In 500 cases with various diseases and 50 normal control cases, standard secretin test was done and amylase activity was measured in the pancreatic juice obtained as well as in serum and in urine before and after the secretin stimulation. Amylase activity in pancreatic juice of the control group showed enough variance to that no clear cut normal range can be established statistically. However, if the lowest activity found in the control group is taken as the lowest normal threshold, then, amylase activities of the pancreatic juice of the cases with pancreatic diseases were found to be significantly lower than normal control group, and no significant difference was found between normal control group and cases with non-pancreatic diseases. In cases with established diagnosis of chronic pancreatitis, incidence of abnormal maximal bicarbonate concentration is higher than the abnormality of other two factors (volume and amylase output). In cases with pancreatic carcinoma, incidence of abnormal results were about the same in each of the 3 factors (volume, maximal bicarbonate concentration and amylase output) and there were cases which showed only the abnormal amylase activity in pancreatic juice. Furthermore, in the cases where chronic pancreatitis was suspected or in cases with moderate to slight chronic pancreatitis associated with the diseases of intraabdominal organs ajacent to the pancreas, the determination of the amylase activity of the pancreatic juice was found to be promising. It was therefore concluded that the measurement of the amylase activity in the pancreatic juice should be included in the standard secretin test. The simultaneous measurement of the serum and urinary amylase activity does not significantly increase the diagnostic ability of the secretin test in the cases with advanced chronic pancretitis or carcinoma of the pancreas, however it is useful in the diagnosis of mild pancreatic diseases where no abnormality can be found in the factors of pancreatic juice analysis or in the early detection of the chronic cases following acute pancreatitis. In the latter situation, the determination of urinary amylase need not be performed. Determinations of serum and urinary amylase activities before and after pancreozymin-secretin stimulation alone can not be used as a screening test of the chronic pancreatic diseases for there were enough false negative cases.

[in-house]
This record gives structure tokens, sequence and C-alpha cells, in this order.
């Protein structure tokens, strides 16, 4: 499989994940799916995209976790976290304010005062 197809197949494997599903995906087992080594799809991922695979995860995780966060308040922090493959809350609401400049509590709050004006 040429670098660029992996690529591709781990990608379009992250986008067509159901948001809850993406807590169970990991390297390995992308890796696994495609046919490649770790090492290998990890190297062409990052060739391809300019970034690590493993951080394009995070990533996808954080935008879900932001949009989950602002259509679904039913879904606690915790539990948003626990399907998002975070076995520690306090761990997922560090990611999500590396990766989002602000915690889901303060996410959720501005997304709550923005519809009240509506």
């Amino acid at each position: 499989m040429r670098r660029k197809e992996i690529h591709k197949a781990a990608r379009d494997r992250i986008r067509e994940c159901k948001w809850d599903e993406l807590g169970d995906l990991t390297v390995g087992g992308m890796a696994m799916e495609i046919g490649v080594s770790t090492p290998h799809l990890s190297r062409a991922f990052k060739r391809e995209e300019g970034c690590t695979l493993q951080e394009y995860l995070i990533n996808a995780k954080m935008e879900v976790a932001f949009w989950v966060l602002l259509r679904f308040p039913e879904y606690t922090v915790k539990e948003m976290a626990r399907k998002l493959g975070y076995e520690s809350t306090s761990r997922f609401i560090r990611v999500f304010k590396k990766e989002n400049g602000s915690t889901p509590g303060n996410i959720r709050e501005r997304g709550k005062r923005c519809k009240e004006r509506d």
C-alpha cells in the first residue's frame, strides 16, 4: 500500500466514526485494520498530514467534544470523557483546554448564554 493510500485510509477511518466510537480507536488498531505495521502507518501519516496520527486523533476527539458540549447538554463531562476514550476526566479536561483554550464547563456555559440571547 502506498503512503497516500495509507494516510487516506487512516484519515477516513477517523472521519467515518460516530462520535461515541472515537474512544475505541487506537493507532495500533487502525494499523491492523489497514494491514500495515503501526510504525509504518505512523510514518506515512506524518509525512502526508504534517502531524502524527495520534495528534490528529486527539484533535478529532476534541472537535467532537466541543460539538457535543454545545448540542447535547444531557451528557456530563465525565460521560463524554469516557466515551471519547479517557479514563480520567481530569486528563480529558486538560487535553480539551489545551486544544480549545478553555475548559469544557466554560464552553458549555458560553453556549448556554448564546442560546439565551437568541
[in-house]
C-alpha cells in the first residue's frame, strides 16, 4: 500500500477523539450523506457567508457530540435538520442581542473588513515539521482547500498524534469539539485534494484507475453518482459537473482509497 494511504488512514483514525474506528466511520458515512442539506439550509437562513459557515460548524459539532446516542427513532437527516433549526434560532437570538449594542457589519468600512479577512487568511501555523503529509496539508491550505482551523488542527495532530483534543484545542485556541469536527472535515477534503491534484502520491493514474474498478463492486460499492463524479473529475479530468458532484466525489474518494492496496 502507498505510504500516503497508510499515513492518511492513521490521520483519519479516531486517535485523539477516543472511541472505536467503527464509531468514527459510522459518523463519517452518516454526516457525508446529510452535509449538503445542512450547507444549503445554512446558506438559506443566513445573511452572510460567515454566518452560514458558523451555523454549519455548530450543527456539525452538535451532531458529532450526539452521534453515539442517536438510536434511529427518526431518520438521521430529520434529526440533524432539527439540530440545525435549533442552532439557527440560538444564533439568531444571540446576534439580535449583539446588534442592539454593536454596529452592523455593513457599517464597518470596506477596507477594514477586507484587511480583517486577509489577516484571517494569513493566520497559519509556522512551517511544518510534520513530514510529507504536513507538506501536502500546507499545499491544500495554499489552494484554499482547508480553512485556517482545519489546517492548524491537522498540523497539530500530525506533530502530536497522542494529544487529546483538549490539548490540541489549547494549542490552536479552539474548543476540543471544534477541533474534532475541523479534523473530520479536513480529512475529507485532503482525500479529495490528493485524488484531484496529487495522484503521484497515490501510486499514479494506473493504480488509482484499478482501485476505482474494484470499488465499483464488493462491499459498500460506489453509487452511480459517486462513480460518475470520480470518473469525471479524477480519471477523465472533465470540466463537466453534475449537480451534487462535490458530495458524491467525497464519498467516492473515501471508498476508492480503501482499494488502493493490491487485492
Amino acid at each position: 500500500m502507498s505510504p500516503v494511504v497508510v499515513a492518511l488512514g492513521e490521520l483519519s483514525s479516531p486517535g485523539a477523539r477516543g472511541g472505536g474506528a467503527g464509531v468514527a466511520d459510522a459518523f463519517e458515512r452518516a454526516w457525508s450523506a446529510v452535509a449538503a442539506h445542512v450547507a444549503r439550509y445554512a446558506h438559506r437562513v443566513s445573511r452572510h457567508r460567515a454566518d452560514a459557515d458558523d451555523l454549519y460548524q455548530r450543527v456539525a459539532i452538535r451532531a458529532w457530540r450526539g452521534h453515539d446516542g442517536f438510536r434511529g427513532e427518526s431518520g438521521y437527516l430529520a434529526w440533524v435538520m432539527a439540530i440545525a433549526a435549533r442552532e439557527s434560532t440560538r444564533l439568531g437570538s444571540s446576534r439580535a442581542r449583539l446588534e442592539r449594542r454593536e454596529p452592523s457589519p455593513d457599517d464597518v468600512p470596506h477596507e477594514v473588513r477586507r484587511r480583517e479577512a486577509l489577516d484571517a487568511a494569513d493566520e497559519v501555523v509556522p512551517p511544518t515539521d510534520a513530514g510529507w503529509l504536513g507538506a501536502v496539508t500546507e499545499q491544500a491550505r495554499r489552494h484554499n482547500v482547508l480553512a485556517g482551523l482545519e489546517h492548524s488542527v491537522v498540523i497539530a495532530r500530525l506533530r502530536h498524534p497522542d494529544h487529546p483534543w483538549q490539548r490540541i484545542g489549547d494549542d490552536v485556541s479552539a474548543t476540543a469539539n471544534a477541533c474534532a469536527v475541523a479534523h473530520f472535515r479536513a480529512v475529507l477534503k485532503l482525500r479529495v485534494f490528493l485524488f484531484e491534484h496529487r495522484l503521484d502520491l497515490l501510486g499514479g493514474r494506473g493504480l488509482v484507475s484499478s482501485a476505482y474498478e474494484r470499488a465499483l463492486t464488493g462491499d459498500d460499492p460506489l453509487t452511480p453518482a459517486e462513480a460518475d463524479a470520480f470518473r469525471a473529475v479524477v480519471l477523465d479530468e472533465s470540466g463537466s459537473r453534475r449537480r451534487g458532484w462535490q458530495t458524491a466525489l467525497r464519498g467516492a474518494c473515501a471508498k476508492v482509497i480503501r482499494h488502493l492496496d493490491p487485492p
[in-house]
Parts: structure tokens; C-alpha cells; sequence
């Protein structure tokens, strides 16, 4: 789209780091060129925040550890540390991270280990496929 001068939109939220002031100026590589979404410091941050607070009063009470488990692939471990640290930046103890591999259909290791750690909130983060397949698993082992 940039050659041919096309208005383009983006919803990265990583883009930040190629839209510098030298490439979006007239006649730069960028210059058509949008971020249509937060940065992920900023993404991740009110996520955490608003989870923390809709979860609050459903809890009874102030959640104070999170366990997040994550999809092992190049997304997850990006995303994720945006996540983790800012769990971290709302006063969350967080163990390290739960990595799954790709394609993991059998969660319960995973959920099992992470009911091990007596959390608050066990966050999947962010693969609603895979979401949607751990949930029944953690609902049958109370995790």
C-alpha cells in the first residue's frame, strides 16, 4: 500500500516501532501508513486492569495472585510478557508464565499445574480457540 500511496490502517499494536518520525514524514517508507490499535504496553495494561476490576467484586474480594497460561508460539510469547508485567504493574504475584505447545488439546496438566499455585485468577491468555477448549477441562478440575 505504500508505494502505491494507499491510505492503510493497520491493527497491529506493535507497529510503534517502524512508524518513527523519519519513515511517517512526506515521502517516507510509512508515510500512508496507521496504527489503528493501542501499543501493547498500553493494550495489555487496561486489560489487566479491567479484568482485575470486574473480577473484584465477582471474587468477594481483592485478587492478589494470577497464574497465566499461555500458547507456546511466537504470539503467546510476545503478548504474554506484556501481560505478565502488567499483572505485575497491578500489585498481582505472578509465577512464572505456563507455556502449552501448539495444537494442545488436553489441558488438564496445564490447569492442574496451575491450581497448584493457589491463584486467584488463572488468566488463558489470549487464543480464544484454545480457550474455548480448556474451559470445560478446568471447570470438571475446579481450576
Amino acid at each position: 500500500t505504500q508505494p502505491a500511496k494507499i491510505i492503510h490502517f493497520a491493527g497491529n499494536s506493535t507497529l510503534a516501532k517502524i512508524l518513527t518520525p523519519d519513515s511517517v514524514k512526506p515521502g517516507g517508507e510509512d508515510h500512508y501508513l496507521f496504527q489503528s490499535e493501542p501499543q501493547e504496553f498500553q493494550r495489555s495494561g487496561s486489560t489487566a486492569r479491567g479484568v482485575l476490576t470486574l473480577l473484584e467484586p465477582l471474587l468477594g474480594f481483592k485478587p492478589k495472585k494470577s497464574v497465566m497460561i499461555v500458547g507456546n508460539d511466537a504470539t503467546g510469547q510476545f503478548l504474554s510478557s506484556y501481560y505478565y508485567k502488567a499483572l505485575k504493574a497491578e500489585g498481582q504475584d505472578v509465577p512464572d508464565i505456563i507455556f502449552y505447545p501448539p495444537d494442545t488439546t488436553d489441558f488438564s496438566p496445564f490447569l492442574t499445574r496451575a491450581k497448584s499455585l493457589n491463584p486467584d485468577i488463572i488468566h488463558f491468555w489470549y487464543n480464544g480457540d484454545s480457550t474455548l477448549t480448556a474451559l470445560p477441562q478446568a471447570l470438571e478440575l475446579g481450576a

Pancreas and the parotid gland are digestive secretory organs with similar histologic structure and function. It can be estimated that affection of one organ cause compensatory, adaptive or destructive changes in its analogous organ. Comparative histologic examination and measurement of amylase in the pancreas and the parotid gland were made in thirteen rats of control group and in a group of eight rats with experimental production of acute pancreatitis. The results are summarized as follows. 1. Histologically, grade of findings of acute pancreatitis in the pancreas well correlated to the atrophic changes of the parotid gland. 2. Comparing amylase value between the control group and the acute pancreatitis group, the latter apparently showed lower value of both the pancreas and the parotid gland. Lowering rate of amylase value was remarkable in the pancreas, while it was moderare in the parotid gland. 3. In conclusion, the present experiment has demonstrated that the experimental roduction of acute pancreatitis also causes atrophic changes and hypofunction of the parotid gland.
One hundred cases of gastric varicies that were seen in our department and affiliated hospitals have been analyzed as to incidence of gastric varix among liver cirrhosis, cirrhosis plus hepatoma and idiopathic portal hypertension, the best technique for demonstrating the varix in barium swallow study, the relationship to esophageal varix and splenic portographic findings and the endoscopic findings. The incidence of gastric varix among portal hypertension was about 60%, higher han that of esophageal varix, and 90% of patients with idiopathic portal hypertension had gastric varicies. One quarter of gastric varicies were not accompanied with esophageal varicies, whereas only 10% of the esophageal varicies were without gastric varicies. There was no correlation in the degree of varicies between the two locations. The splenoportographic studies revealed that the coronary and the short gastric veins are responsible for gastric varicies, and the route through the left renal to the inferior vena cava is the major collateral after the varicies in patients without esophageal varicies. The endoscopically, the gastric varicies reveal themselves as smooth surfaced tense elevations, winding, nodular or branching. There was no clear difference in the liver functions or physical examination findings between patients with portal hypertension having gastric varicies and not having them. It is concluded that gastric varicies are not infrequently seen in portal hypertension and careful barium examination with certain technique and splenoportography are desirable in detecting gastric varicies, a prerequisite for operative management.